Mount Misery Trail



Hike Rating: Easy
Hike Length: 8.2 miles roundtrip
Elevation Gain: 560’
Trailhead Elevation: 5,860’
Best Season: June through September
Driving Access: Any vehicle, with care,
   once access road is snow-free and dry


Plus Points
• A scenic rim hike with wide overviews of the Wenaha-Tucannon Wilderness Area
• Short side trips lead to dramatic rock outcrops and even better wilderness views
• The trail passes through a mix of open "balds" and thick groves of subalpine fir
• Wildflowers into mid-summer, including lupine, cone flower, aster and paint brush
• Lots of elk sign along the rim, with elk sightings a possibility if one is stealthy
• A cross-country ramble to picturesque, stunted subalpine firs at hike's end

Minus Points
• Some steep sections of the trail are poorly designed, lacking switchbacks
• Trail gets a lot of horse and mule traffic, especially as Fall hunting season approaches
• Afternoon thunderstorms present a lightning hazard along the exposed rim

Download (PDF, 857 KB): Photos of Mount Misery Trail
Download (PDF, 763 KB): Topo Map for Mount Misery Trail
Download (GPX, 1 KB): GPS Points for Mount Misery Trail
Download (PDF, 839 KB): Road Map for Mount Misery Trail


Trail Notes
Map of Mount Misery Trail
The trailhead is at an overlook off Road 4030, in the shadow of Diamond Peak. The trail climbs gradually west behind the rim, through downed firs and stands of western larch. At 0.4 miles, the trail emerges from the trees into a small saddle at the wilderness boundary, where one has the first panoramic vistas over the Wenaha-Tucannon Wilderness. The route then continues west on the bed of an old road, through thick subalpine firs. At 0.8 miles, the trail crests the first open bald, where two rock cairns mark a junction with the Bear Creek Trail on the right (north). About 30 yards back east from these cairns (GPS Point 1), a faint, unmarked trail branches left (south) through the trees to Diamond Peak. This 0.5-mile side trip is worth the climb for the spectacular views.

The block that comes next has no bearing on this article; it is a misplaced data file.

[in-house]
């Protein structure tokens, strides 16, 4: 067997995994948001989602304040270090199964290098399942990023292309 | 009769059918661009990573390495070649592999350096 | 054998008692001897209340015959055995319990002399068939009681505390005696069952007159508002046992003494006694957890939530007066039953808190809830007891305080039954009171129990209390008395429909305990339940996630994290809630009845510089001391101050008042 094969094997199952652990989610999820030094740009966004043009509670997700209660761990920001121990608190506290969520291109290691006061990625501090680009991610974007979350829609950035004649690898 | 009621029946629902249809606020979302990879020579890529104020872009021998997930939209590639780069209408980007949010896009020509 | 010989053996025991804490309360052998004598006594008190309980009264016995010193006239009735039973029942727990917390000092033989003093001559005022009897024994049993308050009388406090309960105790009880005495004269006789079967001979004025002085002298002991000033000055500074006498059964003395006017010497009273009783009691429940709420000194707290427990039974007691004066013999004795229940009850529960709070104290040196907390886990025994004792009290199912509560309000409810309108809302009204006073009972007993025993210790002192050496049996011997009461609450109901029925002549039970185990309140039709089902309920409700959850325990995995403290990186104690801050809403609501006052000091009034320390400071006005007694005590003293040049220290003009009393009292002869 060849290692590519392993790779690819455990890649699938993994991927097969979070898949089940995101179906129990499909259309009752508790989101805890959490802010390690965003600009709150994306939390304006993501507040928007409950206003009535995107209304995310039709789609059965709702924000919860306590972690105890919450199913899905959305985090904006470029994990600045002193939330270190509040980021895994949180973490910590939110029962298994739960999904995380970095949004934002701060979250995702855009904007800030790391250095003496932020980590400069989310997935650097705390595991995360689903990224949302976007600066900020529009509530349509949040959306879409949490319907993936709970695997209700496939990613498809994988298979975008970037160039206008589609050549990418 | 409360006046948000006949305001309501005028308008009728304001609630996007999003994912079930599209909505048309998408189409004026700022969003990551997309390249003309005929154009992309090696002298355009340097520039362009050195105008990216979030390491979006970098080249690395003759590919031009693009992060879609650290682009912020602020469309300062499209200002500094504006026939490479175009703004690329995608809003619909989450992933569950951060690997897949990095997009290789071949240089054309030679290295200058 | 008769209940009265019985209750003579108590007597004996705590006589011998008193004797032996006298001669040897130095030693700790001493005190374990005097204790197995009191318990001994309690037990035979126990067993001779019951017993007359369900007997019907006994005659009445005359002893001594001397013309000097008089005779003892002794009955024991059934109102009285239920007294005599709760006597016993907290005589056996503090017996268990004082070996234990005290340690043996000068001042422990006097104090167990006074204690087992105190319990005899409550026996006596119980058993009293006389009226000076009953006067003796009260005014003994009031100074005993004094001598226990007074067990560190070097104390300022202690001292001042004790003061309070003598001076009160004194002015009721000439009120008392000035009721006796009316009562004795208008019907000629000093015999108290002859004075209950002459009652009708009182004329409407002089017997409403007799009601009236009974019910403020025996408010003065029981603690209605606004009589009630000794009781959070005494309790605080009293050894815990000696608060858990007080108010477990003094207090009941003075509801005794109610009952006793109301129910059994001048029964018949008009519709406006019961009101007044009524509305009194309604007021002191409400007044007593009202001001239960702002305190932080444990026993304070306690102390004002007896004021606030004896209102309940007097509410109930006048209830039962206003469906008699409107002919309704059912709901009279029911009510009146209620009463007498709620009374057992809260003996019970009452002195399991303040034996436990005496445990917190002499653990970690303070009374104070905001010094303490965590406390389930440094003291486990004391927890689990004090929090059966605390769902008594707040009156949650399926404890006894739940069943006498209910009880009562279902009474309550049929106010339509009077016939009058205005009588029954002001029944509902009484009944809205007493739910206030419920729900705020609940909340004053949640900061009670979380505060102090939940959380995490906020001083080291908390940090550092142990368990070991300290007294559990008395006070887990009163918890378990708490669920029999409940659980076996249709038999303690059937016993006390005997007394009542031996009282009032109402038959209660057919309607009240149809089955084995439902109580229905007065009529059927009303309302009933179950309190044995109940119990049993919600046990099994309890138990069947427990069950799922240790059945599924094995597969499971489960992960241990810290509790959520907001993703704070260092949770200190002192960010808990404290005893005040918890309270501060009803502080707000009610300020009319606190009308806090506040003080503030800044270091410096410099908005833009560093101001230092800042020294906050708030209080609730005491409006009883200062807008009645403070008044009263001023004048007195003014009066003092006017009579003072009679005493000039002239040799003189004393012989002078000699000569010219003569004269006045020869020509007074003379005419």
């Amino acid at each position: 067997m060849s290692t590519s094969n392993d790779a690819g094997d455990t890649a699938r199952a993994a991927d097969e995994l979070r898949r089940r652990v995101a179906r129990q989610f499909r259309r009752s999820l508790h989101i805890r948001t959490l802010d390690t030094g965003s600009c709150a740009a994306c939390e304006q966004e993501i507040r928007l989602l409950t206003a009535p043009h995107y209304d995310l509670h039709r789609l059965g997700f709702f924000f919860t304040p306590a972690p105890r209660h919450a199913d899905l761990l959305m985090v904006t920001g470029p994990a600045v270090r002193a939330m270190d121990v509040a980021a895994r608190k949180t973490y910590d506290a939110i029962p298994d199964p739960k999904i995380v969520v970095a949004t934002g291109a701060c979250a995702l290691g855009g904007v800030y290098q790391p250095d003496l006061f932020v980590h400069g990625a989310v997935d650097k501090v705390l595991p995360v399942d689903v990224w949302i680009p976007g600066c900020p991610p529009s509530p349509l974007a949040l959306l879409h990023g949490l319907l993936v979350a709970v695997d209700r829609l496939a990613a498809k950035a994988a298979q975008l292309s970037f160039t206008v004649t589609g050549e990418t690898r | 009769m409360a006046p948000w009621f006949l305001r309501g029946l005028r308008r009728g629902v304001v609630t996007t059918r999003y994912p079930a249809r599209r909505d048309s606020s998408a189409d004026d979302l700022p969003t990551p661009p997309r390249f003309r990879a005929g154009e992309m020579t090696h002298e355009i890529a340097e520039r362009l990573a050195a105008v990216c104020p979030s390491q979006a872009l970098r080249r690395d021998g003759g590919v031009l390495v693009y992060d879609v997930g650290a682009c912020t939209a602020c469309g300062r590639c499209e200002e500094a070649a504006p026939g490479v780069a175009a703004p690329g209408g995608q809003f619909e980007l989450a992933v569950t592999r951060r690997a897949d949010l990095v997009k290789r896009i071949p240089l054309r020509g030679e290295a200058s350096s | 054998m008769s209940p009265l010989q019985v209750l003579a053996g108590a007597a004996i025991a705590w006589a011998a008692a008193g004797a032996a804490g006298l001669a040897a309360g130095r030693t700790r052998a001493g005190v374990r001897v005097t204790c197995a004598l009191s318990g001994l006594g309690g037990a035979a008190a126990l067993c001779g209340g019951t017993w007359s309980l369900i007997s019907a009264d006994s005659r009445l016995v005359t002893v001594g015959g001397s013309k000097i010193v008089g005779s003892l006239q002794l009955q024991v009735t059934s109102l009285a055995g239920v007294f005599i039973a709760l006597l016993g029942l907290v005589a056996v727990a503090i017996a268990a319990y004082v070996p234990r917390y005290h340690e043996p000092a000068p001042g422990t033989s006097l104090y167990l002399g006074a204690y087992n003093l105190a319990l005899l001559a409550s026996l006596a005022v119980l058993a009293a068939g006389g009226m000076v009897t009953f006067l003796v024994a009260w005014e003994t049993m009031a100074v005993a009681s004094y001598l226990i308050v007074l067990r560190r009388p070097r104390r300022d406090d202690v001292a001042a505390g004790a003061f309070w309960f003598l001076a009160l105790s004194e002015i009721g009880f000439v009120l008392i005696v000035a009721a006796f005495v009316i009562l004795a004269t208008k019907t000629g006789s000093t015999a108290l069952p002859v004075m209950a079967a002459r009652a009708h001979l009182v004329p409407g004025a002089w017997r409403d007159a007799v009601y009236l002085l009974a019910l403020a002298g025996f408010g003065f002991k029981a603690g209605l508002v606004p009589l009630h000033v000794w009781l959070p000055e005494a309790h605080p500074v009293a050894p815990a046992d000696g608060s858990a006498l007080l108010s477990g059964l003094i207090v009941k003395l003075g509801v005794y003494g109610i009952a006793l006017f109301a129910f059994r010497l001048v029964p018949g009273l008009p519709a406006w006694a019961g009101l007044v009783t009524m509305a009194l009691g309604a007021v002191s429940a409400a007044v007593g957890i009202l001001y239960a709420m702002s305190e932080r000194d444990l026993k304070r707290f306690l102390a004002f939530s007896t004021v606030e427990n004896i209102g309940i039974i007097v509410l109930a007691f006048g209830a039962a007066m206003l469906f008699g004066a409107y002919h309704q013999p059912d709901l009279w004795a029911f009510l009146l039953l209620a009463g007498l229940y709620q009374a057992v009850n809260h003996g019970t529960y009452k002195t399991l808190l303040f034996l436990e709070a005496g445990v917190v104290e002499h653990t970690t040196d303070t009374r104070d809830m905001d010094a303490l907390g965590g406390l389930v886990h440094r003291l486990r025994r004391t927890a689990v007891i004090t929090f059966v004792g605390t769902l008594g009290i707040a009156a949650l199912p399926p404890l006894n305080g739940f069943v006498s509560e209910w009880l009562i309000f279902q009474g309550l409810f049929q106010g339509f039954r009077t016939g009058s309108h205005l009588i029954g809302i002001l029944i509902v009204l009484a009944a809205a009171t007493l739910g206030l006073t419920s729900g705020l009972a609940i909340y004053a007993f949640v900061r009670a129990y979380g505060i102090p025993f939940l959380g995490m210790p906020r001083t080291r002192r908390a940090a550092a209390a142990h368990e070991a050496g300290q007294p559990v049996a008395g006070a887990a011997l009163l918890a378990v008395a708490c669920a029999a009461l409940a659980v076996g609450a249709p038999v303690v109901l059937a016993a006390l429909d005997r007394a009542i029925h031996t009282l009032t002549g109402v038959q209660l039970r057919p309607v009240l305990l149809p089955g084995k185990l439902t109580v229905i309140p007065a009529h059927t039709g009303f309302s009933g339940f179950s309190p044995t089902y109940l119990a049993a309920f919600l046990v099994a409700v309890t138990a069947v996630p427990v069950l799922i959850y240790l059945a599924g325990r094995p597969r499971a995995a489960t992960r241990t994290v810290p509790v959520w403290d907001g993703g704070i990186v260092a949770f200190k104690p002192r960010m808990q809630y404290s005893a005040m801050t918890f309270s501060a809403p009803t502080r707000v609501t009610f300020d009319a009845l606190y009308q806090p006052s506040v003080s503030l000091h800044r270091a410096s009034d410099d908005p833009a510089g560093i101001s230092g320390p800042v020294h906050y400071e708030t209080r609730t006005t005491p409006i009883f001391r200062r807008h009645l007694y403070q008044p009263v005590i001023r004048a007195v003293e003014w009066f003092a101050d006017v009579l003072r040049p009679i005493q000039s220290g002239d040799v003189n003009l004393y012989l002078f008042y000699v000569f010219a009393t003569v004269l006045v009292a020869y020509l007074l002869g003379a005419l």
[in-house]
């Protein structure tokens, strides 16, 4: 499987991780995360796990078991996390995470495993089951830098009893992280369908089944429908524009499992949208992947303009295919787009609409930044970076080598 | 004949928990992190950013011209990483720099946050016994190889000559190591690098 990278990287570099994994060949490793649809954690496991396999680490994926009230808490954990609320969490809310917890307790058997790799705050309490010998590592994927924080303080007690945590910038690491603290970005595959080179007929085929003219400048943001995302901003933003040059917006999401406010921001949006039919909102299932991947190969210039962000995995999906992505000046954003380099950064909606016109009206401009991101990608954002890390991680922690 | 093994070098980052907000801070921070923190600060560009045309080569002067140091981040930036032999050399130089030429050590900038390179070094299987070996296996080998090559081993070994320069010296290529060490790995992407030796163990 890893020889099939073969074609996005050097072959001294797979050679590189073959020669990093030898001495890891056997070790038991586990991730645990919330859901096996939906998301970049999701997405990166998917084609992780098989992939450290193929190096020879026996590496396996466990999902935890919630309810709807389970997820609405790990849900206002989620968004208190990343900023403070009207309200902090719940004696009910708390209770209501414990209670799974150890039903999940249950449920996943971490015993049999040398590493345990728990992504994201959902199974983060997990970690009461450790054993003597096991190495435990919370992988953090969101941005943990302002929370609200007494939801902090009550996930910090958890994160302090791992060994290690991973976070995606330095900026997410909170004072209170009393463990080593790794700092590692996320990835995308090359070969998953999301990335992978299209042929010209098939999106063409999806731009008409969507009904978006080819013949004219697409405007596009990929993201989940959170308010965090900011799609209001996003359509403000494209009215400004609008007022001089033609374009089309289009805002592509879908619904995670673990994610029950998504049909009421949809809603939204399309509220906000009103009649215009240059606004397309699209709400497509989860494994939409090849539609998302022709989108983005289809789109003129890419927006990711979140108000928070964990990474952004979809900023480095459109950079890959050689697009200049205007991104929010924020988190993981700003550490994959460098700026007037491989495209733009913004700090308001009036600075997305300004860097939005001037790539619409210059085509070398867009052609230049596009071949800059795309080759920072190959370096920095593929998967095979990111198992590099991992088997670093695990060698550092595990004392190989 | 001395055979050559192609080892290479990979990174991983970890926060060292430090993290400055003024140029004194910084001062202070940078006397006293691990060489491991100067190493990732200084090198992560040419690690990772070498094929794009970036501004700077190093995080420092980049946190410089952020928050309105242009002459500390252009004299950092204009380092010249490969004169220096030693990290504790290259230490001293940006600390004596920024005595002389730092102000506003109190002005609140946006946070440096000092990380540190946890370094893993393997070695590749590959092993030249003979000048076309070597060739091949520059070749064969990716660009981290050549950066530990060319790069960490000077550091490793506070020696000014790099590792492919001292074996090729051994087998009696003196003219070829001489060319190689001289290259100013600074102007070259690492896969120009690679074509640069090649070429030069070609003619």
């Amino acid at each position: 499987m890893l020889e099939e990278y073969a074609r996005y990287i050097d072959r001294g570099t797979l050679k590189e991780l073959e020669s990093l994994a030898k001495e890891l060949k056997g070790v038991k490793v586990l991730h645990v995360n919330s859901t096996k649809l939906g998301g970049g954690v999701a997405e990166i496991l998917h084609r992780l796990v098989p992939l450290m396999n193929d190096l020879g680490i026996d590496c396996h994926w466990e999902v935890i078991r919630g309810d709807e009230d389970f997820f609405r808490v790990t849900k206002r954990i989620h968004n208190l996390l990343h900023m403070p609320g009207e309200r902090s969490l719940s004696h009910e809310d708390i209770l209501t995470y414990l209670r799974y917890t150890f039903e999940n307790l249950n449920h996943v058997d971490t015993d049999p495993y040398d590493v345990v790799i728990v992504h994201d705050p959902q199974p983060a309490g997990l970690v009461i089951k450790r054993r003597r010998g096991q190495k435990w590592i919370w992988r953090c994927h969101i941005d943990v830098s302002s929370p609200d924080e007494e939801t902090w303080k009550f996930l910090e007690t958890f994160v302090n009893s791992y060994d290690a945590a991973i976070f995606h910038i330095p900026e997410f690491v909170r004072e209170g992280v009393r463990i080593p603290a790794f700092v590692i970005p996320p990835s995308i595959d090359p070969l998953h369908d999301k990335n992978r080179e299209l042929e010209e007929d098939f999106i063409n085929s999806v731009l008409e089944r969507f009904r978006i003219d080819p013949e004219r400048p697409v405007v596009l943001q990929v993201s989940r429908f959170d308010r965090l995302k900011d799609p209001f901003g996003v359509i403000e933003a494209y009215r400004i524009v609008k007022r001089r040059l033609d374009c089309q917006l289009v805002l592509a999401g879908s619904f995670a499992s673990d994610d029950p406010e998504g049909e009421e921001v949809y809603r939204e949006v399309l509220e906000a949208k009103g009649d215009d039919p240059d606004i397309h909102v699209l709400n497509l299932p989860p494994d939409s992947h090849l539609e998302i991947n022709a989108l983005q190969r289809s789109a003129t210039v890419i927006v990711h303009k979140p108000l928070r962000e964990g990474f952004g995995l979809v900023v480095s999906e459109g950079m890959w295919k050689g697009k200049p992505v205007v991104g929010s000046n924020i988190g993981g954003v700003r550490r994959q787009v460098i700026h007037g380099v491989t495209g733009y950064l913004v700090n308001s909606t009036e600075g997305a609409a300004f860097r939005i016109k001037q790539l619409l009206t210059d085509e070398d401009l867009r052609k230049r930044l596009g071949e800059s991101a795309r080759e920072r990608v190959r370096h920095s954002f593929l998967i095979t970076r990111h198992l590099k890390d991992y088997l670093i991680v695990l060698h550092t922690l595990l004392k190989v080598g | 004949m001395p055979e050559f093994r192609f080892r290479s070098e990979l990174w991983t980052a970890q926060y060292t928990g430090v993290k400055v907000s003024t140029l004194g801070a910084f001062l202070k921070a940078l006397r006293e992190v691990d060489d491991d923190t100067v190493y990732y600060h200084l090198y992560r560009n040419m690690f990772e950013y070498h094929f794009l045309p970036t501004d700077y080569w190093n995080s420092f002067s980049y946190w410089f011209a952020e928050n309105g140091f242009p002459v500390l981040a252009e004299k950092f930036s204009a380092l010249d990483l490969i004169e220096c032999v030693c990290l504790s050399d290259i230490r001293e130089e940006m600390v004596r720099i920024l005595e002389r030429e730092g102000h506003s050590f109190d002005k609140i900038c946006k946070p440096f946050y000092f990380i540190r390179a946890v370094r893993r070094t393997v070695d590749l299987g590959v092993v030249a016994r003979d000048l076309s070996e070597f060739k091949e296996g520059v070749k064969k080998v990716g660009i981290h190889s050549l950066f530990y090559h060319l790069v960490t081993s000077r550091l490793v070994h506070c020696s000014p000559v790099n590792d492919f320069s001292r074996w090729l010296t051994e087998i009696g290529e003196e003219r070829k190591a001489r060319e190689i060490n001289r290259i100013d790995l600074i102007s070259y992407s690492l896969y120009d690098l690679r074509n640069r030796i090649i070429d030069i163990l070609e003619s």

Back on the main trail, the route drops steeply down to Diamond Spring Camp in a shady saddle.
Ignore the Melton Fork Trail branching off to the left (south) here and continue climbing west up onto a long ridge with open balds. For the next mile, the trail is mostly level as it winds through alternating balds and thick firs. Wildflowers are abundant on these balds into mid-summer. This section has wonderful views south over the Wilderness, some right from the trail and others from rocky overlooks just off the trail.

At 3.1 miles, the trail drops steeply down the ridge to Sheephead Camp in another forested saddle. Beyond this saddle, the trail climbes up to another mostly bald ridge, known as Sheephead Ridge. At 3.6 miles (GPS Point 2), just where the trail levels off after the climb up from Sheephead Camp, the route leaves the main trail and climbs southwest above the rock cliffs on the south side of Sheephead Ridge. Staying above the cliffs, one then contours west through the open balds surrounding the ridge top. There are wonderful views here over the rugged Third Creek, Trout Creek and Crooked Creek drainages to the south and this can make a nice lunch spot.